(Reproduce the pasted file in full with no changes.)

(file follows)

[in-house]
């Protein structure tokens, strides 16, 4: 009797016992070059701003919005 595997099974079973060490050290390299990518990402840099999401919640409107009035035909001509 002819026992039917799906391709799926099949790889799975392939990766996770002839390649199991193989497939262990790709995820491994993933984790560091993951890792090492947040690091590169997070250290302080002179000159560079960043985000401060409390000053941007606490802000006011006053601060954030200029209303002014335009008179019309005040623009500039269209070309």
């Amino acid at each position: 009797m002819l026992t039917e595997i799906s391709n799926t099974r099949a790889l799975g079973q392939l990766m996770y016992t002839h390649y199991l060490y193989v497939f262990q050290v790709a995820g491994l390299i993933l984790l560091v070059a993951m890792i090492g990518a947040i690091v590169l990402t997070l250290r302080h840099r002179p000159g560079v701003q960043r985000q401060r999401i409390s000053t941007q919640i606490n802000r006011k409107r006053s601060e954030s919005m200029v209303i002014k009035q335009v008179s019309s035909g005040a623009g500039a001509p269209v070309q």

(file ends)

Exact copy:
[in-house]
């Protein structure tokens, strides 16, 4: 009797016992070059701003919005 595997099974079973060490050290390299990518990402840099999401919640409107009035035909001509 002819026992039917799906391709799926099949790889799975392939990766996770002839390649199991193989497939262990790709995820491994993933984790560091993951890792090492947040690091590169997070250290302080002179000159560079960043985000401060409390000053941007606490802000006011006053601060954030200029209303002014335009008179019309005040623009500039269209070309």
């Amino acid at each position: 009797m002819l026992t039917e595997i799906s391709n799926t099974r099949a790889l799975g079973q392939l990766m996770y016992t002839h390649y199991l060490y193989v497939f262990q050290v790709a995820g491994l390299i993933l984790l560091v070059a993951m890792i090492g990518a947040i690091v590169l990402t997070l250290r302080h840099r002179p000159g560079v701003q960043r985000q401060r999401i409390s000053t941007q919640i606490n802000r006011k409107r006053s601060e954030s919005m200029v209303i002014k009035q335009v008179s019309s035909g005040a623009g500039a001509p269209v070309q």